Mr. White said the revisions were made in response to new business practices and types of collaboration driven by the very rapid advancement in technology. “Because of the highly interactive nature of devices and the advances in technology produced by collaborative exchange between physicians and industry, it is necessary to preserve the beneficial industry-physician relationships,” Mr. White said. “Our code of ethics distinguishes those beneficial relationships that foster collaboration and innovation from improper marketing tactics.”
Mr. White said AdvaMed’s revised code expands into several new areas, including:
- Guidelines that allow for companies to enter into royalty arrangements with health care professionals in exchange for substantial contributions that improve medical technologies.
- A new section titled Evaluation and Demonstration Products that sets forth appropriate parameters under which companies may provide products intended to educate both health care professionals and patients on newer or improved medical technologies.
The code also provides greater clarity and rigor in areas such as consulting agreements, company-conducted training and education for health care professionals, and research and educational grants. The AdvaMed code of ethics can be found at www.advamed.org/MemberPortal/About/code.
Potential Impact on RESIDENTS
REACTIONS TO THE REVISED CODES OF ETHICS may actually vary by generation. “Mid- and late-career ophthalmologists may be used to industry as the source of largesse and may be reluctant to adjust to this new paradigm,” said Dr. Zacks. On the other hand, he said, younger ophthalmologists, including residents, have nothing with which to compare these stricter code revisions. Consequently, they seem to be more accepting of them.
“We are trying to weave the new code of ethics into our residency program,” said Thomas A. Oetting, MD, clinical professor and program director for the ophthalmology residency program at the University of Iowa. “However, these younger doctors will feel the impact. Our residents’ first exposure to these new guidelines is when they can no longer accept anything from pharmaceutical reps,” Dr. Oetting said. “This includes The Wills Eye Manual and other books that were previously obtained as gifts. That is a big deal to our residents.”
Dr. Oetting noted that residents are “advertising savvy” when it comes to distinguishing between marketing and educational material. “What frustrates them is dealing with embedded bias, for example, reading a study for which the author has been funded by a drug company,” Dr. Oetting said. “They really work to weed out the bias.”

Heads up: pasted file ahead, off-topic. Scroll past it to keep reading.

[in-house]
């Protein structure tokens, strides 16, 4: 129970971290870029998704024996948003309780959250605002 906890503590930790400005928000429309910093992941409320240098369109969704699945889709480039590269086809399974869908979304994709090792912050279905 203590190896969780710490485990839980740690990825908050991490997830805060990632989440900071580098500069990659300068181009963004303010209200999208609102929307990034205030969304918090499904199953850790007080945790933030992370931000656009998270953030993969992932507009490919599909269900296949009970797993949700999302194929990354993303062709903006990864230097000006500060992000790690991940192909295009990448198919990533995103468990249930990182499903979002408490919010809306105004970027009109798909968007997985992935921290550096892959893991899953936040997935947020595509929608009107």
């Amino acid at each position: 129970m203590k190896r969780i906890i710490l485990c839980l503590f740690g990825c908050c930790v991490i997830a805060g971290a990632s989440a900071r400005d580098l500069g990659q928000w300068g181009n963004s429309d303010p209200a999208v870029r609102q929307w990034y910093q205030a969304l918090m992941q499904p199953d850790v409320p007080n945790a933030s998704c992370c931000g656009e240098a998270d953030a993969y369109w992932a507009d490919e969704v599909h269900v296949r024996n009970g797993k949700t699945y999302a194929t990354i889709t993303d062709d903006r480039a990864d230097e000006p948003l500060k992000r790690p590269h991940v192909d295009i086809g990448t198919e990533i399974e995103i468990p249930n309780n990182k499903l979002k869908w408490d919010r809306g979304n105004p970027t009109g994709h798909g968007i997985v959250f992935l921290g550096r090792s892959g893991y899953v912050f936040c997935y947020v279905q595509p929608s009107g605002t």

One worry for residency programs across the country is the decrease in unrestricted educational grants. “Resident education is an unfunded mandate, and even in state institutions we get very little money for resident education and are forced to skim funds from the clinical enterprise,” Dr. Oetting said. “We don’t know how these new rules will play out yet at the University of Iowa, but we do worry how we are going to provide the same level of CME courses and residency education events.
Dr. Zacks said the Academy is working on its own guidelines and policies, and will continue to review and update its policy statements such as Gifts to Physicians from Industry, which was created in 1991 as an adoption of the AMA’s statement with the same title. In fact, new revisions of this policy statement were approved by the Academy’s board of trustees this past January.
The revised statement on gifts states that ophthalmologists must avoid any appearance of impropriety; disclose potential conflicts to patients, the public and colleagues; and take the high road to avoid unintended influence by industry. This statement can be found at www.aao.org/about/policy.
Hidden Dangers of Influence
Dr. Zacks notes that some practicing ophthalmologists may be tempted to view this focus on ethical guidelines as an overreaction to recent industry events. Yet research has shown that even small gift items and seemingly inconsequential relationships can affect physician behavior, such as choice of devices and prescribing habits. Mr. White referred to an article in the Journal of the American Medical Association1 that cites social science research showing that the impulse to reciprocate even for small gifts is a powerful influence on the way people behave. It goes on to say that people who receive gifts, large or small, often cannot remain objective. In addition, people who purport to give gifts with “no strings attached” still have an expectation that they will receive something in return.The study also cites research showing that physicians have positive attitudes toward pharmaceutical representatives who give them gifts. The authors recommend more stringent regulation around gifts, pharmaceutical samples, drug formularies, CME, funds for physician travel, speakers bureaus and ghostwriting, and consulting and research contracts. “This research confirms the need for a common set of principles concerning industry relations with physicians,” Dr. Parke said.
Time to Get Up to Speed
Dr. Zacks strongly suggests that ophthalmologists read up on the ethics code revisions and become familiar with current ethical guidelines on managing conflicts arising from relationships with industry. “We face the specter of either self-regulating or being regulated. The game is changing, and everyone should become familiar with the new rules,” Dr. Zacks said.
1 Brennan, T. A. et al. JAMA 2006;295:429–433.
Meet the Experts
Diane E. Bieri, JD
Executive vice president and general counsel at PhRMA.
Financial disclosure: None.
Thomas A. Oetting, MD
Clinical professor and program director for the ophthalmology residency program at the University of Iowa.
Financial disclosure: None.
David W. Parke II, MD
Executive vice president and CEO of the Academy.
Financial disclosure: On the board of directors, Ophthalmic Mutual Insurance Company.
Christopher L. White, JD
Executive vice president and general counsel at AdvaMed.
Financial disclosure: None.
Charles M. Zacks, MD
Chairman of the Academy’s Ethics Committee and cornea specialist in private practice at the Maine Eye
Financial disclosure: None.